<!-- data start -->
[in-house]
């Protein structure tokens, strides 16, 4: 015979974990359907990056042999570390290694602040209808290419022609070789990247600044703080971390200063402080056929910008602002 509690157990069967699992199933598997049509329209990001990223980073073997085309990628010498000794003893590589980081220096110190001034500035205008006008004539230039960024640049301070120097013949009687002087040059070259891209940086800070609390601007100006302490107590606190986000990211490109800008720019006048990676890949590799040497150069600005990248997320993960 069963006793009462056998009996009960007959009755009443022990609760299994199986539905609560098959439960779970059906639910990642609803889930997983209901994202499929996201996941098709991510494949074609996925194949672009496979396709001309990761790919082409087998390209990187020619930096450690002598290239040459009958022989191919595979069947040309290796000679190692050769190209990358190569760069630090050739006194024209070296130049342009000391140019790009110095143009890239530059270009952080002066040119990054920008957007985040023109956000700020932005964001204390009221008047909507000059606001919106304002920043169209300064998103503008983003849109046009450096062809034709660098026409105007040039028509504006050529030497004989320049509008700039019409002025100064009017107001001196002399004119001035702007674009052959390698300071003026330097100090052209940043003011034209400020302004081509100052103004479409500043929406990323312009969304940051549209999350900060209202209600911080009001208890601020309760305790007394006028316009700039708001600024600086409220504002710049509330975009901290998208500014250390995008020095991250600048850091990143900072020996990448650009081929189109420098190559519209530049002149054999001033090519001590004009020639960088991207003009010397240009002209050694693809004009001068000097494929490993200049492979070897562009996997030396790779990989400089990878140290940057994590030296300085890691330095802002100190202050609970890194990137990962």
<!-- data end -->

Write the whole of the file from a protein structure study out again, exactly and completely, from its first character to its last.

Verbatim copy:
[in-house]
């Protein structure tokens, strides 16, 4: 015979974990359907990056042999570390290694602040209808290419022609070789990247600044703080971390200063402080056929910008602002 509690157990069967699992199933598997049509329209990001990223980073073997085309990628010498000794003893590589980081220096110190001034500035205008006008004539230039960024640049301070120097013949009687002087040059070259891209940086800070609390601007100006302490107590606190986000990211490109800008720019006048990676890949590799040497150069600005990248997320993960 069963006793009462056998009996009960007959009755009443022990609760299994199986539905609560098959439960779970059906639910990642609803889930997983209901994202499929996201996941098709991510494949074609996925194949672009496979396709001309990761790919082409087998390209990187020619930096450690002598290239040459009958022989191919595979069947040309290796000679190692050769190209990358190569760069630090050739006194024209070296130049342009000391140019790009110095143009890239530059270009952080002066040119990054920008957007985040023109956000700020932005964001204390009221008047909507000059606001919106304002920043169209300064998103503008983003849109046009450096062809034709660098026409105007040039028509504006050529030497004989320049509008700039019409002025100064009017107001001196002399004119001035702007674009052959390698300071003026330097100090052209940043003011034209400020302004081509100052103004479409500043929406990323312009969304940051549209999350900060209202209600911080009001208890601020309760305790007394006028316009700039708001600024600086409220504002710049509330975009901290998208500014250390995008020095991250600048850091990143900072020996990448650009081929189109420098190559519209530049002149054999001033090519001590004009020639960088991207003009010397240009002209050694693809004009001068000097494929490993200049492979070897562009996997030396790779990989400089990878140290940057994590030296300085890691330095802002100190202050609970890194990137990962």